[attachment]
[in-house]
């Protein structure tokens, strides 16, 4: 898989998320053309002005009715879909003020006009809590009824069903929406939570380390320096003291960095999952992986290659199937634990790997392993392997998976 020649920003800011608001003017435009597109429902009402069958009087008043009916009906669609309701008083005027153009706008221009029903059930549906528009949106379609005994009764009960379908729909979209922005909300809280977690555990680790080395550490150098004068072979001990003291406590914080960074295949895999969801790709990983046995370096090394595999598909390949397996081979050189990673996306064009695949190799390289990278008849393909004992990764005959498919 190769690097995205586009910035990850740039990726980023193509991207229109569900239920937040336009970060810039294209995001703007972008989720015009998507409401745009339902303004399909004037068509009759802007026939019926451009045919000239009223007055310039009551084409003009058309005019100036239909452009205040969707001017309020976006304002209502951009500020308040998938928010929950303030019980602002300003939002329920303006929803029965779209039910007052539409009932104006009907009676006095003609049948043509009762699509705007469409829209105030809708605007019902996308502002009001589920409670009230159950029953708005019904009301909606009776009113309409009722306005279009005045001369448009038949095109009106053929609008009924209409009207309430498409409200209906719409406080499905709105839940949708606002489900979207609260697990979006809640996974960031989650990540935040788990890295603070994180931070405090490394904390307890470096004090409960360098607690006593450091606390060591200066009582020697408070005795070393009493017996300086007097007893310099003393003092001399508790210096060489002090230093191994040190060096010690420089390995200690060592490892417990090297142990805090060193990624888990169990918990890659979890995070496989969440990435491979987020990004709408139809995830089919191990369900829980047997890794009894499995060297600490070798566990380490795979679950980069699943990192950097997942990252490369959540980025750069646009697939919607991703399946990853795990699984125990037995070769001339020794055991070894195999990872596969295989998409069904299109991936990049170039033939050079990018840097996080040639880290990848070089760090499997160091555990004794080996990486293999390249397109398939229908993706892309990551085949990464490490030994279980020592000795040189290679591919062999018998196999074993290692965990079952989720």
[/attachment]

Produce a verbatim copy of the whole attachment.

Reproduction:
[in-house]
């Protein structure tokens, strides 16, 4: 898989998320053309002005009715879909003020006009809590009824069903929406939570380390320096003291960095999952992986290659199937634990790997392993392997998976 020649920003800011608001003017435009597109429902009402069958009087008043009916009906669609309701008083005027153009706008221009029903059930549906528009949106379609005994009764009960379908729909979209922005909300809280977690555990680790080395550490150098004068072979001990003291406590914080960074295949895999969801790709990983046995370096090394595999598909390949397996081979050189990673996306064009695949190799390289990278008849393909004992990764005959498919 190769690097995205586009910035990850740039990726980023193509991207229109569900239920937040336009970060810039294209995001703007972008989720015009998507409401745009339902303004399909004037068509009759802007026939019926451009045919000239009223007055310039009551084409003009058309005019100036239909452009205040969707001017309020976006304002209502951009500020308040998938928010929950303030019980602002300003939002329920303006929803029965779209039910007052539409009932104006009907009676006095003609049948043509009762699509705007469409829209105030809708605007019902996308502002009001589920409670009230159950029953708005019904009301909606009776009113309409009722306005279009005045001369448009038949095109009106053929609008009924209409009207309430498409409200209906719409406080499905709105839940949708606002489900979207609260697990979006809640996974960031989650990540935040788990890295603070994180931070405090490394904390307890470096004090409960360098607690006593450091606390060591200066009582020697408070005795070393009493017996300086007097007893310099003393003092001399508790210096060489002090230093191994040190060096010690420089390995200690060592490892417990090297142990805090060193990624888990169990918990890659979890995070496989969440990435491979987020990004709408139809995830089919191990369900829980047997890794009894499995060297600490070798566990380490795979679950980069699943990192950097997942990252490369959540980025750069646009697939919607991703399946990853795990699984125990037995070769001339020794055991070894195999990872596969295989998409069904299109991936990049170039033939050079990018840097996080040639880290990848070089760090499997160091555990004794080996990486293999390249397109398939229908993706892309990551085949990464490490030994279980020592000795040189290679591919062999018998196999074993290692965990079952989720």